Tags SICP

The code for this section is in Scheme.

So, we commence with chapter 3 of the book – Modularity, Objects, and State. The video lecture relevant to this section – 5a was, in my opinion, excellent. The way Sussman modeled assignment as a point in time was very lucid. He also explained the environment model of evaluation quickly and efficiently. Even when all these concepts are long familiar to you, learning a new way to look at things helps a lot. The approach taken in SICP to fully understand how the language works under the hood is very educational.

#### Exercise 3.1

This is very similar to the bank account example, except for a small twist – we want to be able to provide an initial value for the accumulation. Since this value is accepted by `make-accumulator`, the correct way to place it is in this function’s argument list.

```(define (make-accumulator initial)
(let ((accumulator initial))
accumulator)))
```

Note that we don’t need `begin` here, because the body of a `lambda` definition is implicitly wrapped in one.

#### Exercise 3.2

We’ll use the `dispatch` method employed in the last `make-account` example:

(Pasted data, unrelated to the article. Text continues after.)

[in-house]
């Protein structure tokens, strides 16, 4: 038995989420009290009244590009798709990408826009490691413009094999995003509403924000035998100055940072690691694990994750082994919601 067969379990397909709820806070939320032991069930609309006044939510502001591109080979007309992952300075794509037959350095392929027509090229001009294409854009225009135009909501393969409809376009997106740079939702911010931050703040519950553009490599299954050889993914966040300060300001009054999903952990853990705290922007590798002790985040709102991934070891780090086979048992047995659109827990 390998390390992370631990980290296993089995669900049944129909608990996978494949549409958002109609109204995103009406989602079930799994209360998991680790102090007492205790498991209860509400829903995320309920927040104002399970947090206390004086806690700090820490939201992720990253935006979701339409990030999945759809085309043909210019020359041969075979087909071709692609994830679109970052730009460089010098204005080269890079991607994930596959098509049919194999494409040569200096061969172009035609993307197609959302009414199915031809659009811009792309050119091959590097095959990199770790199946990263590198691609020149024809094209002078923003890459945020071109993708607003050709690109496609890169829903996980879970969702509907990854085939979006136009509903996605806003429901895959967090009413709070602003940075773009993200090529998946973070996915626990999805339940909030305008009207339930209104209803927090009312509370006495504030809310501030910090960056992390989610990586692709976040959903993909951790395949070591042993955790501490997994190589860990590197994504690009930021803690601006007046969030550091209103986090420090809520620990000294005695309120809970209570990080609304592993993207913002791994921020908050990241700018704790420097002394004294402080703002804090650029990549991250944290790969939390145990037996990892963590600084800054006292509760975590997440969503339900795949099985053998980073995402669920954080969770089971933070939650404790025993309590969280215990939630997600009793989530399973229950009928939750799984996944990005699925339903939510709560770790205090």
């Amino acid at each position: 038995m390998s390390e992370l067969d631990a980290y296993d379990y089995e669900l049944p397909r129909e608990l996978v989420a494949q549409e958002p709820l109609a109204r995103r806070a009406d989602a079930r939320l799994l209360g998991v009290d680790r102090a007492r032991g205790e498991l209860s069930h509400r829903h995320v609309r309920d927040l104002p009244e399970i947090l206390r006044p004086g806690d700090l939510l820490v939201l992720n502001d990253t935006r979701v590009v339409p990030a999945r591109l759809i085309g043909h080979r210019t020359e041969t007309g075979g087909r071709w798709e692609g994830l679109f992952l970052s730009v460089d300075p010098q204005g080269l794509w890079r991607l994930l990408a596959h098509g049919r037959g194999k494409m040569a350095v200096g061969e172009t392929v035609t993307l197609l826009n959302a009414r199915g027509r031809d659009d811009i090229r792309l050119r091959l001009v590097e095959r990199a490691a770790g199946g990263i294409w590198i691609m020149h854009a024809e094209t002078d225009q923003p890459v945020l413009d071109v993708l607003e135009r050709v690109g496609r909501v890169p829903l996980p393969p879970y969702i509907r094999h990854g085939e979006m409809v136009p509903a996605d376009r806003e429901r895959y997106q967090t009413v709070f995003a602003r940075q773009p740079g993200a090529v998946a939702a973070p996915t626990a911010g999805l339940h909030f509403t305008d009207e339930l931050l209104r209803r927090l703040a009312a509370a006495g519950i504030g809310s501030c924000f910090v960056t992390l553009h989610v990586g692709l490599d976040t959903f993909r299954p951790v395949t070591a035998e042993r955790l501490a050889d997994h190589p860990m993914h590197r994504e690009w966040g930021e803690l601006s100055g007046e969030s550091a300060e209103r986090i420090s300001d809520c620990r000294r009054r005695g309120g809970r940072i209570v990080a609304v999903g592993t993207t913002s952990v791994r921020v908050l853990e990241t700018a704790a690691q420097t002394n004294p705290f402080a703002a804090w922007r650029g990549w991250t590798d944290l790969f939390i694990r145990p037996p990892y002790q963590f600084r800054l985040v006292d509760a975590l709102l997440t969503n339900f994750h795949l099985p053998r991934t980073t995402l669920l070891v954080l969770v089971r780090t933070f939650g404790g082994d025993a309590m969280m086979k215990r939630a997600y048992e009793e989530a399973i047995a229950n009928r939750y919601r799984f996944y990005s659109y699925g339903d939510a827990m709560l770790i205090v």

```(define (make-monitored proc)
(let ((call-count 0))
(define (dispatch m)
(cond
((eq? m 'how-many-calls?) call-count)
((eq? m 'reset-count) (set! call-count 0))
(else
(set! call-count (+ 1 call-count))
(proc m))))
dispatch))
```

#### Exercise 3.3

The modification is only to `dispatch` – the rest of the code should know nothing about passwords:

```(define (make-account balance password)
(define (withdraw amount)
(if (>= balance amount)
(begin (set! balance (- balance amount))
balance)
"Insufficient funds"))
(define (deposit amount)
(set! balance (+ balance amount))
balance)
(define (dispatch pass m)
(cond ((eq? m 'withdraw) withdraw)
((eq? m 'deposit) deposit)
(else (error "Unknown request -- MAKE-ACCOUNT" m)))
dispatch)
```

A part of this function may not be obvious, and although the book explains it I want to dwell on this point a little.

The local bindings created by `define`’s arguments aren’t different from using the `let` form1. So, `password` and `balance` are captured inside the definition of `make-account` the same way `call-count` of exercise 3.2 is. When the interpreter executes the definition of `make-account`, it also executes the definition of `dispatch`, with an environment that contains `balance` and `password` having the values passed to `make-account`.

#### Exercise 3.4

```(define (make-account balance password)
(define (withdraw amount)
(if (>= balance amount)
(begin (set! balance (- balance amount))
balance)
"Insufficient funds"))
(define (deposit amount)
(set! balance (+ balance amount))
balance)
(define (dispatch pass m)
(begin
(cond ((eq? m 'withdraw) withdraw)
((eq? m 'deposit) deposit)
(else (error "Unknown request -- MAKE-ACCOUNT" m))))
(begin
The weird combination of `printf` and `(lambda (x) x)` in the end of `dispatch` allows me to signal an error and yet not trigger an exit of the interpreter on first error. It would exit otherwise, since `dispatch` must return a function in order to work properly.
1 In fact, `let` can be implemented using `lambda`.